Does Climbing the ‘Social Ladder’ Increase Life Satisfaction? A Comparison of the UK and Switzerland

Samuel, Robin; Hadjar, Andreas (13 April 2015). Does Climbing the ‘Social Ladder’ Increase Life Satisfaction? A Comparison of the UK and Switzerland. In: openpop.org. University of Oxford

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It is a widely held belief that status and wealth affect subjective well-being (SWB). This is reflected in the efforts of many people to climb up the ‘social ladder’ and to transcend their social background. By being upwardly mobile, they hope to benefit from various rewards they believe to be associated with desirable societal positions. However, findings from a range of disciplines provide evidence that these benefits are not to be taken for granted. Thus, we decided investigate the question of how upward social mobility impacts life satisfaction, the cognitive component of SWB.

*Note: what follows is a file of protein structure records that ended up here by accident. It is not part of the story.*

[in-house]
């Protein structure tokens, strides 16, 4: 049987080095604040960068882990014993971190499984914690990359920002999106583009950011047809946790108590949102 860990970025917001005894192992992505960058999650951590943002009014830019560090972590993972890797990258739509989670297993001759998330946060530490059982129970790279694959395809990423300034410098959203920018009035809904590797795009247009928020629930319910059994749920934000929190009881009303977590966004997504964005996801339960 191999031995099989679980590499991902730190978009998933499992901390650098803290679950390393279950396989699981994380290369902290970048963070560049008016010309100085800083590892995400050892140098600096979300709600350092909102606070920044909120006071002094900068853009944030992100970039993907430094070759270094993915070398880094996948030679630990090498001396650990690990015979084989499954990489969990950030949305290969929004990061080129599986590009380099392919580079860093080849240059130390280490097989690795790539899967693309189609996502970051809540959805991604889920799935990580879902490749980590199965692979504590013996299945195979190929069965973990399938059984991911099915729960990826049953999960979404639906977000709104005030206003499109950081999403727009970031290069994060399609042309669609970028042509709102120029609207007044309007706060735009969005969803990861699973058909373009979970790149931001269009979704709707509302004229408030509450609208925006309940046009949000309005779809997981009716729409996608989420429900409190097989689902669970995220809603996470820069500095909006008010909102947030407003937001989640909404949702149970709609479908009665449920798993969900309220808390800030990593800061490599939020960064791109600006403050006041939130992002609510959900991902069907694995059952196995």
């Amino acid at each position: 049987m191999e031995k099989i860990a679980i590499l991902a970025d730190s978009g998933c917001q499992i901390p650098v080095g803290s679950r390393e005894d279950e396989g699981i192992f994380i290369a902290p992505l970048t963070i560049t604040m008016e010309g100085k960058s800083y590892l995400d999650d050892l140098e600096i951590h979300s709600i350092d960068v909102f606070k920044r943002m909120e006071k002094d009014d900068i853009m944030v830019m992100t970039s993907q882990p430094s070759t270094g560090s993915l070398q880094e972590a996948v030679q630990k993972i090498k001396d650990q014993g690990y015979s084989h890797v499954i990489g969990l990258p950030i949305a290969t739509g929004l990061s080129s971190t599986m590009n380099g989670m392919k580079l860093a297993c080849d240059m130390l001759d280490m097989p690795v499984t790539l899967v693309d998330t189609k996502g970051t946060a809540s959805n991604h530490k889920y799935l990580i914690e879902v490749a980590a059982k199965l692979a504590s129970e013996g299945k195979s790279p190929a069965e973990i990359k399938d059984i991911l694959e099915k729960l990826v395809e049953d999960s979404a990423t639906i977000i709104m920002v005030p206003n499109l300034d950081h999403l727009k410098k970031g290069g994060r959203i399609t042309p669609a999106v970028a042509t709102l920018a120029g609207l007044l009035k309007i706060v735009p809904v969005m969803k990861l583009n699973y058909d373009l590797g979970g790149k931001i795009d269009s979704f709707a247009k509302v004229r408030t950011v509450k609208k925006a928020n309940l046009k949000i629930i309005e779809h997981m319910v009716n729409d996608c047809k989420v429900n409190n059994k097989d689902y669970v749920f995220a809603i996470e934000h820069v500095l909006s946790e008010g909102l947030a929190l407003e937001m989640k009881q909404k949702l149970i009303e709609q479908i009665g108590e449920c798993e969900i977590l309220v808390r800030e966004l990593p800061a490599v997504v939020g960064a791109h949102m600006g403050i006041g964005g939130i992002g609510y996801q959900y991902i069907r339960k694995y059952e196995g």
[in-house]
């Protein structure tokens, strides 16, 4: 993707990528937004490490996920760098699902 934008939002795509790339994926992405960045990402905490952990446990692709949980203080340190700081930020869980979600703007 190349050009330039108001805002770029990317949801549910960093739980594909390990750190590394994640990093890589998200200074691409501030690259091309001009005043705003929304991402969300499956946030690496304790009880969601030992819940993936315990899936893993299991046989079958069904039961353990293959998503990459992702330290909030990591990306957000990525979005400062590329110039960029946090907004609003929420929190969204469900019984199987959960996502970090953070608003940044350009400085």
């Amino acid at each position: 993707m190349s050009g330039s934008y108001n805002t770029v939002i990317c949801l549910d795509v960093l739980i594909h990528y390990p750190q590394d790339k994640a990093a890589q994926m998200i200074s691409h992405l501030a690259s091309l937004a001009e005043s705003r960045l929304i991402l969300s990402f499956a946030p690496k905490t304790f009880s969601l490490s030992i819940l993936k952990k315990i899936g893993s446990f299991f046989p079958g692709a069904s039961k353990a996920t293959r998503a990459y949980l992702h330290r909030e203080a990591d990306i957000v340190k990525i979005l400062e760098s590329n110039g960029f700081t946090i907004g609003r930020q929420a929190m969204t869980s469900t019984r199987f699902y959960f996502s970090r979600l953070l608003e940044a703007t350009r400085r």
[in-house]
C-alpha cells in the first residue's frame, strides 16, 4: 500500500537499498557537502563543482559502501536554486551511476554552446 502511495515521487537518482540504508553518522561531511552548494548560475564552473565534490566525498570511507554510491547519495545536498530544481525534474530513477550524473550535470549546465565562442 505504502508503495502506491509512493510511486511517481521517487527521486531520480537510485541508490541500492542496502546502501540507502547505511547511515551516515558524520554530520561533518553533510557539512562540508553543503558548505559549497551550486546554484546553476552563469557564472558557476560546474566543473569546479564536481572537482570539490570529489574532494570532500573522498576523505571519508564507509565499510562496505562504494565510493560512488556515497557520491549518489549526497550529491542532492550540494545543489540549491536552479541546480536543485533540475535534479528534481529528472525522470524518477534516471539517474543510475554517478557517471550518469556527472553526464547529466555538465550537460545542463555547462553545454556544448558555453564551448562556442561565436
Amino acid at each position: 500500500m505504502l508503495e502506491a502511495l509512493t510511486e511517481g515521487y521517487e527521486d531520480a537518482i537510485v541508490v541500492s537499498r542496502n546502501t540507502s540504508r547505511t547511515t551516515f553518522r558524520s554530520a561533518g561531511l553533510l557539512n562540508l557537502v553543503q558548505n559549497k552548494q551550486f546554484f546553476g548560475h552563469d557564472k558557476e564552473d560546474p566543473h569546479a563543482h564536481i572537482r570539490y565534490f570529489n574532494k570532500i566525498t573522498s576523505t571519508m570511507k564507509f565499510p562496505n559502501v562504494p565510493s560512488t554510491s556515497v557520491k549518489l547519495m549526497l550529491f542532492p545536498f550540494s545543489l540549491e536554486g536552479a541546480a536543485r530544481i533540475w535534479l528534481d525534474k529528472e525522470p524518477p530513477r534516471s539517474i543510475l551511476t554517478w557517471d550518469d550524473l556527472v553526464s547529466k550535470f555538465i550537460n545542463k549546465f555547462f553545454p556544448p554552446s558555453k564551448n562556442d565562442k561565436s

Item Type:

Other

Division/Institute:

03 Faculty of Business, Economics and Social Sciences > Social Sciences > Institute of Sociology

UniBE Contributor:

Samuel, Robin

Subjects:

300 Social sciences, sociology & anthropology

Publisher:

University of Oxford

Language:

English

Submitter:

Robin Samuel

Date Deposited:

25 Jun 2015 13:36

Last Modified:

07 Dec 2016 12:59

URI:

https://boris.unibe.ch/id/eprint/69786

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